Rick Smolan On What Big Data Is Doing To Us (And What It Looks Like)

Here’s a little data about Rick Smolan, the pioneering photographer behind an ambitious and unprecedented multimedia portrait of big data.

He has a thick, black mustache that matches his thick, black head of hair. Jimmy Wales thought about renting his cottage in California. Smolan, born and raised in New York, lives on New York’s Upper West Side. He likes to use metaphors. He wears a UP wristband that tracks his sleep patterns and tattles on him when he fails to hit his 10,000 steps-a-day goal. He has a 12 year-old daughter who talked her way backstage to meet One Direction and a 9-year-old son who helped him figure out how to translate a buzzword -- big data -- into something meaningful.

“It’s like you spent your whole life looking through one eye and all of a sudden you open a second eye. You’re not just getting more vision. You’re getting another dimension,” Smolan says he told his son when the boy asked about his father's big data fascination. “We have 3D vision for the first time as a species.”

According to Smolan, if our conversation happened a few years from now, I’d have remembered quite a bit more, thanks to all-seeing, all-remembering devices that could have turned that little data captured by my fallible human brain into big data capable of analyzing every word and every pattern of our conversation. Whether that’s a good or bad, however, is up for debate.

Smolan, the creator of the trailblazing “Day in the Life” series whose forthcoming seven-pound book “The Human Face of Big Data” seeks to personalize this information explosion, sees big data only getting bigger.

"Big data," the internet-fueled explosion of enormous data sets that can be analyzed for trends and correlations, will soon inundate our daily lives, Smolan says. He predicts that not long from now, we’ll all wear devices capable of capturing three-dimensional “snapshots” of every room we’re in, every individual we meet and every sound we hear to ensure we never forget a person, place or talking point.

“Literally, you’ll have a way able to recreate a room almost like the Holodek on Star Trek,” explains Smolan. “For almost every moment, it will start being like there really is a time machine where you can step back in time to any moment.”

Flawless memory isn’t necessarily a good thing, acknowledges Smolan, who notes he much prefers snapshots -- a silent, limited view of a moment in time that “symbolizes all this emotion” -- to videos -- which have much more information, but, to Smolan, are less memorable.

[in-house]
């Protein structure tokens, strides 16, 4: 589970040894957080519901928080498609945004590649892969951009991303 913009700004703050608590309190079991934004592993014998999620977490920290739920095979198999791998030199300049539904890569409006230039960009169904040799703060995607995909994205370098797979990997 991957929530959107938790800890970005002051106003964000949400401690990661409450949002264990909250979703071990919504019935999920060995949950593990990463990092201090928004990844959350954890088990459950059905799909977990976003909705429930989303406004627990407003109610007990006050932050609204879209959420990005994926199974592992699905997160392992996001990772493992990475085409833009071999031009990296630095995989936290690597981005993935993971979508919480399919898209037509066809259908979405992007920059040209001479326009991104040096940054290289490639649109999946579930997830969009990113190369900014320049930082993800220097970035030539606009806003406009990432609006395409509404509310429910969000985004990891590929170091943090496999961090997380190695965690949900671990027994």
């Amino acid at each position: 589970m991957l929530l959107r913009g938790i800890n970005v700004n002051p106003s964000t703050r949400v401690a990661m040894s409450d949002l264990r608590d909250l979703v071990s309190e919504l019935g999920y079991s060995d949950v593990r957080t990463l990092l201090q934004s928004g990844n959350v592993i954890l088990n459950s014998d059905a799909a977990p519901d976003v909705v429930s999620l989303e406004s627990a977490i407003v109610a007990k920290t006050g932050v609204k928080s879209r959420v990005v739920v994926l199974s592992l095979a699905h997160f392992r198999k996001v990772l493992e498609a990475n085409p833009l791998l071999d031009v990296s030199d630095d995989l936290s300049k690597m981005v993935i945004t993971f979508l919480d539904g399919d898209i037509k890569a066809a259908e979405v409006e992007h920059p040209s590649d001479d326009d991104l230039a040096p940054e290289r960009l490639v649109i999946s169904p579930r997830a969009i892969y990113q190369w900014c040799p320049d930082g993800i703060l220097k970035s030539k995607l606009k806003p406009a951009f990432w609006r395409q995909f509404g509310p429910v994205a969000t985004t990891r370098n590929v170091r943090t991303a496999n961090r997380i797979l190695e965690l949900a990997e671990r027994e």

“I think we’re going to have auxiliary hard drives to offload our memories,” says Smolan. “But part of what’s nice about being human is the self-deception and the processing of all of it. So it isn’t just every moment, but the synthesis of it. We walk away from this meeting we just had and we have a feeling of it, rather than thinking about every second of it.”

Perhaps consciously trying to remember an event and capture it for posterity actually decreases what we pick up in the moment, he ventures. Smolan recalls photographing a woman who spent nine months trekking across Australia with only a dog and a few camels. Smolan told to her to keep a journal so she could write a book about the experience, but she laughed off his suggestion.

“She told me, ‘I can tell by looking at your eyes that you’re thinking about where you just were, what’s happening next, but you’re never here with me, in the moment.’ Two years later she wrote this book, and she remembered every line in every conversation we had, every pattern of ants in the sand. I was stunned and asked, ‘How did you do that?’” says Smolan. “She said, ‘Because I was actually present and you were never here. You were here with your journals, your tape recorder, your cameras, and you were never present in the moment.’”

Smolan’s portrait of big data showcases the innovators pioneering new forms of data collection, the researchers studying that data and the people whose lives are touched by the insights gleaned from the exabytes of information we generate.

There is Shwetak Patel, a computer scientist and entrepreneur who has developed a way for households to itemize precisely which gadgets gobble the most energy, and tech luminary Gordon Bell, whose wearable SenseCam snaps photos every few minutes. There are photos about Japan’s use of big data to sense earthquakes before they happen, technology used to track counterfeit medication in Africa and the surprising patterns about Singaporean taxi drivers uncovered by big data analysis.

As part of the project, Smolan is also releasing an app he hopes will help people experience big data firsthand: by answering a series of questions over a week-long period, users will be able to see how their habits compare to others’ and glean insights about how people behave. The free app will be released September 26, and includes sixty questions ranging from “Do you think people basically good or not?” to “How do you wake up in the morning?”

Though “The Human Face of Big Data” offers up numerous positive examples of big data’s big impact, Smolan says he’s “trying to spark a global conversation” because there “are some scary things going on in the world of big data, and we need to think about them.”

“It seems like we need to be thinking about who’s actually controlling all this information about us and how we get to drive through it,” says Smolan. “Why is everyone making money off of our data except us?”

See photos from "The Human Face of Big Data" below and watch Rick Smolan's interview with HuffPost Live

The Human Face Of Big Data